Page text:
Culture, Entertainment, Manchester

Theatre Review: Reasons to Stay Alive @ HOME

0 29

By: Rebecca Byatt


Inspired by the Sunday Times bestselling book of the same name, ‘Reasons to Stay Alive’ takes the audience on an emotional journey of euphoric highs and crushing lows, following Matt Haig’s painfully true story of his battle with depression.

Written by April De Angelis and reimagined for the stage by Jonathan Watkins, who was inspired by the book’s “theatrical potential” due to its “shifting relationship with time and the mix of a personal story with practical advice”, the show highlights many issues that society needs to address regarding mental health.

As the show opens, we see a younger Matt (Mike Noble) on the edge of a cliff in Ibiza about to take his own life. However, an older Matt (Phil Cheadle) manages to reassure him that it is not the right thing to do. Younger Matt then moves back home to live with his parents in England along with his girlfriend Andrea (Janet Etuk), however, we see depression and anxiety begin to consume his life.

We are later introduced to Matt’s mother (Connie Walker) and father (Chris Donnelly), who remind us of the dated, stereotypical British ‘chip up’ attitude to mental illness. Matt’s mother makes a fish pie as it is “his favourite and would always cheer him up as a child”, and Matt’s parents keep reassuring each other that “everything will be ok”.

Credit: Johan Persson

One moment in particular which strikingly exposes the reality of living with a mental illness is when Matt offers to go to the corner shop alone to get some milk. As he arrives at the shop he suffers his first panic attack and shouts, “this isn’t a walk to the shop, it’s an Apollo 13 mission!”

The set and cast of the show are limited, but this isn’t really noticeable as they both adapt to the moving narrative and are utilised well. It means the production feels far more personal, which the story lends itself to.

The clever use of sound and lighting at times resonates with the inner turmoil of Matt. Slower movements and the sound of breathlessness make it feel as if you are experiencing your own panic attacks, and the pounding heart effects onstage depict the otherwise unimaginable levels of Matt’s anxiety.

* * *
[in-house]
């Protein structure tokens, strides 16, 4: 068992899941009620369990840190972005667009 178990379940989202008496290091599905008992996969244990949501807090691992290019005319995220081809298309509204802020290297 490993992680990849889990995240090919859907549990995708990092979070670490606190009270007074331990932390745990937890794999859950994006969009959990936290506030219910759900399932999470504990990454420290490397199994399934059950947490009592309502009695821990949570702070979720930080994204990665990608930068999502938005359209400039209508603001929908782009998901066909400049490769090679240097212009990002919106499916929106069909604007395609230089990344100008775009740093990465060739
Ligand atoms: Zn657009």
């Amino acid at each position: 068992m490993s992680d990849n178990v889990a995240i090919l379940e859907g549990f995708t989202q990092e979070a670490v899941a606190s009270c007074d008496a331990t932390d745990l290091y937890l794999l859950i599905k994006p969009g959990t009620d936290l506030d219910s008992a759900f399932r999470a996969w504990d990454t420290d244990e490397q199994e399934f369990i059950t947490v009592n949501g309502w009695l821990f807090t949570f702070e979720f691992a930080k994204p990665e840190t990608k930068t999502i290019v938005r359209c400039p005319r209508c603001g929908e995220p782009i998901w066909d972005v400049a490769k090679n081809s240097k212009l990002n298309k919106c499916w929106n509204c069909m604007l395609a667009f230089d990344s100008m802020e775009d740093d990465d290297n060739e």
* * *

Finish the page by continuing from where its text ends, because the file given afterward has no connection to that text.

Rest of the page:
The show does a remarkable job of breaking down stereotypes and stigmas about mental health, especially amongst men, and refuses to depict it with the sugar coating that we are normally all used to.

Credit: Johan Persson

Whilst it plays on irony and at times has the audience in fits of laughter, ‘Reasons to Stay Alive’ also hits home about our tendencies to ignore mental health as an illness, which it addresses head-on with discussions such as ‘things that happened that generated more sympathy than depression’ and listing ridiculous suggestions such as, ‘living in Hull in January’, ‘breaking a toe’ and ‘consuming a poisoned prawn’.

The production kept the audience hooked throughout and was received with an enormous round of applause.

Credit: Johan Persson

About the author / 

aAh!

Leave a reply

Your email address will not be published. Required fields are marked *

More News Stories:

  • Live Review: Vampire Weekend @ Victoria Warehouse

    By Ellie Tyson Vampire Weekend was back in Manchester for the first time in six years to perform at the bustling Victoria Warehouse, on the second night of their UK tour for their newest album, Father of the Bride. The crowd was a mixed bag, from big groups of teenagers to middle-aged couples with their…

  • On the Horizon: November to December event listings

    By Rachel Crowley Ice Village Cathedral Gardens, City Centre: 8th November – 5th January Perhaps the epitome of the festive season in Manchester. Enjoy an icy cocktail in the Ice Tiki Bar, or try to avoid any broken bones skating around the Ice Cavern. Feast your eyes on over 250 tonnes of ice carved by…

  • Review: The Guilty Feminist @ Manchester Podcast Festival

    By Robert Drepaul Photography: Chris Payne What a Guilty Pleasure! The Dancehouse Theatre hosted one of the star attractions of the Manchester Podcast Festival on the 5th of November – The Guilty Feminist, hosted by the charismatic Deborah Frances-White. A captivating tone was set for the evening from the start, as excited chatter flitted around…

  • Preview: Mac DeMarco begins headline UK tour, including date in Manchester

    By Ben TownsendPhotography: Georgina Hurdsfield The Canadian king of chill, Mac DeMarco, will soon embark on a headline winter tour across the United Kingdom to promote his latest album, Here Comes The Cowboy (2019), stopping off at Manchester’s O2 Apollo on 23rd November. The 29-year old singer-songwriter will also play his very first headline arena show…